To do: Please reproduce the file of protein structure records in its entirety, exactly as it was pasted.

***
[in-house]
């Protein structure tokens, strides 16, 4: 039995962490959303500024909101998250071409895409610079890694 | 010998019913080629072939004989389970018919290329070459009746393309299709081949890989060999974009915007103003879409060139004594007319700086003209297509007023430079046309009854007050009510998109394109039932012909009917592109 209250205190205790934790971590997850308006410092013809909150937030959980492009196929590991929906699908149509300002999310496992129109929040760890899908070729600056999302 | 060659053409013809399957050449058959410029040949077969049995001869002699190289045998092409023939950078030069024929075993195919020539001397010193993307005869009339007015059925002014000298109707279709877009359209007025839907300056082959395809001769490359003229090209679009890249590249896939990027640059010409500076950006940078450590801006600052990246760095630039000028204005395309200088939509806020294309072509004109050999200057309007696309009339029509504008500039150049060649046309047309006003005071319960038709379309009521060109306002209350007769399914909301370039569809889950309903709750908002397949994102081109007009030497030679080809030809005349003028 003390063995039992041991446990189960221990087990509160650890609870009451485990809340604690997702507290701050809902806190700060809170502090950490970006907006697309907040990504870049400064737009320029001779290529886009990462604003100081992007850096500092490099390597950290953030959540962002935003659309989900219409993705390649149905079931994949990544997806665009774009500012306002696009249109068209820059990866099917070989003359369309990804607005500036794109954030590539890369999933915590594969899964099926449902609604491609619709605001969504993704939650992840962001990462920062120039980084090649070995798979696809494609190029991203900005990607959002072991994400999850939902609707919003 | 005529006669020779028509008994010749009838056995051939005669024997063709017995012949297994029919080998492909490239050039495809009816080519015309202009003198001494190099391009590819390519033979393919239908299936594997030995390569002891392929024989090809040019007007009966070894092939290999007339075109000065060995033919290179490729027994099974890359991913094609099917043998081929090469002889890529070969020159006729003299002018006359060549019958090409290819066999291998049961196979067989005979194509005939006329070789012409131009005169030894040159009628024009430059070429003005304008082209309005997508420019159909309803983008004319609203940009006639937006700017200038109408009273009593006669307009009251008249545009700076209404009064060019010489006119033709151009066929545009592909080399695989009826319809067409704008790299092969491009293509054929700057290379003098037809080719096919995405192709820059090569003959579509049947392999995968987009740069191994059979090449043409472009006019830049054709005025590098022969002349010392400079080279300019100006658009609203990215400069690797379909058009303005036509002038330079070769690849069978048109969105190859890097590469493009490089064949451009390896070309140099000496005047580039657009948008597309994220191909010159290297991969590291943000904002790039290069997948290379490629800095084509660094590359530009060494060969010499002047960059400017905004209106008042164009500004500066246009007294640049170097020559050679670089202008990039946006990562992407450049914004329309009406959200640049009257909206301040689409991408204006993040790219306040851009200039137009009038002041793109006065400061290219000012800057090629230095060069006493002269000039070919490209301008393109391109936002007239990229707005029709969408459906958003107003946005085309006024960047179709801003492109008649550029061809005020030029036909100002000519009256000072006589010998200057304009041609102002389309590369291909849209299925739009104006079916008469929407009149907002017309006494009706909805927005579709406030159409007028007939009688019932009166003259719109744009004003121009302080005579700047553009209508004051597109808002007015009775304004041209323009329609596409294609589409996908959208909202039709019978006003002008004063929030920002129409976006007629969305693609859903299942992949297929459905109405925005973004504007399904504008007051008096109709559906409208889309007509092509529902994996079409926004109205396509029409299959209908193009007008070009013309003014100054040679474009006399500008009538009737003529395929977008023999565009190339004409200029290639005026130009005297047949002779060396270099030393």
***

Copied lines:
[in-house]
């Protein structure tokens, strides 16, 4: 039995962490959303500024909101998250071409895409610079890694 | 010998019913080629072939004989389970018919290329070459009746393309299709081949890989060999974009915007103003879409060139004594007319700086003209297509007023430079046309009854007050009510998109394109039932012909009917592109 209250205190205790934790971590997850308006410092013809909150937030959980492009196929590991929906699908149509300002999310496992129109929040760890899908070729600056999302 | 060659053409013809399957050449058959410029040949077969049995001869002699190289045998092409023939950078030069024929075993195919020539001397010193993307005869009339007015059925002014000298109707279709877009359209007025839907300056082959395809001769490359003229090209679009890249590249896939990027640059010409500076950006940078450590801006600052990246760095630039000028204005395309200088939509806020294309072509004109050999200057309007696309009339029509504008500039150049060649046309047309006003005071319960038709379309009521060109306002209350007769399914909301370039569809889950309903709750908002397949994102081109007009030497030679080809030809005349003028 003390063995039992041991446990189960221990087990509160650890609870009451485990809340604690997702507290701050809902806190700060809170502090950490970006907006697309907040990504870049400064737009320029001779290529886009990462604003100081992007850096500092490099390597950290953030959540962002935003659309989900219409993705390649149905079931994949990544997806665009774009500012306002696009249109068209820059990866099917070989003359369309990804607005500036794109954030590539890369999933915590594969899964099926449902609604491609619709605001969504993704939650992840962001990462920062120039980084090649070995798979696809494609190029991203900005990607959002072991994400999850939902609707919003 | 005529006669020779028509008994010749009838056995051939005669024997063709017995012949297994029919080998492909490239050039495809009816080519015309202009003198001494190099391009590819390519033979393919239908299936594997030995390569002891392929024989090809040019007007009966070894092939290999007339075109000065060995033919290179490729027994099974890359991913094609099917043998081929090469002889890529070969020159006729003299002018006359060549019958090409290819066999291998049961196979067989005979194509005939006329070789012409131009005169030894040159009628024009430059070429003005304008082209309005997508420019159909309803983008004319609203940009006639937006700017200038109408009273009593006669307009009251008249545009700076209404009064060019010489006119033709151009066929545009592909080399695989009826319809067409704008790299092969491009293509054929700057290379003098037809080719096919995405192709820059090569003959579509049947392999995968987009740069191994059979090449043409472009006019830049054709005025590098022969002349010392400079080279300019100006658009609203990215400069690797379909058009303005036509002038330079070769690849069978048109969105190859890097590469493009490089064949451009390896070309140099000496005047580039657009948008597309994220191909010159290297991969590291943000904002790039290069997948290379490629800095084509660094590359530009060494060969010499002047960059400017905004209106008042164009500004500066246009007294640049170097020559050679670089202008990039946006990562992407450049914004329309009406959200640049009257909206301040689409991408204006993040790219306040851009200039137009009038002041793109006065400061290219000012800057090629230095060069006493002269000039070919490209301008393109391109936002007239990229707005029709969408459906958003107003946005085309006024960047179709801003492109008649550029061809005020030029036909100002000519009256000072006589010998200057304009041609102002389309590369291909849209299925739009104006079916008469929407009149907002017309006494009706909805927005579709406030159409007028007939009688019932009166003259719109744009004003121009302080005579700047553009209508004051597109808002007015009775304004041209323009329609596409294609589409996908959208909202039709019978006003002008004063929030920002129409976006007629969305693609859903299942992949297929459905109405925005973004504007399904504008007051008096109709559906409208889309007509092509529902994996079409926004109205396509029409299959209908193009007008070009013309003014100054040679474009006399500008009538009737003529395929977008023999565009190339004409200029290639005026130009005297047949002779060396270099030393």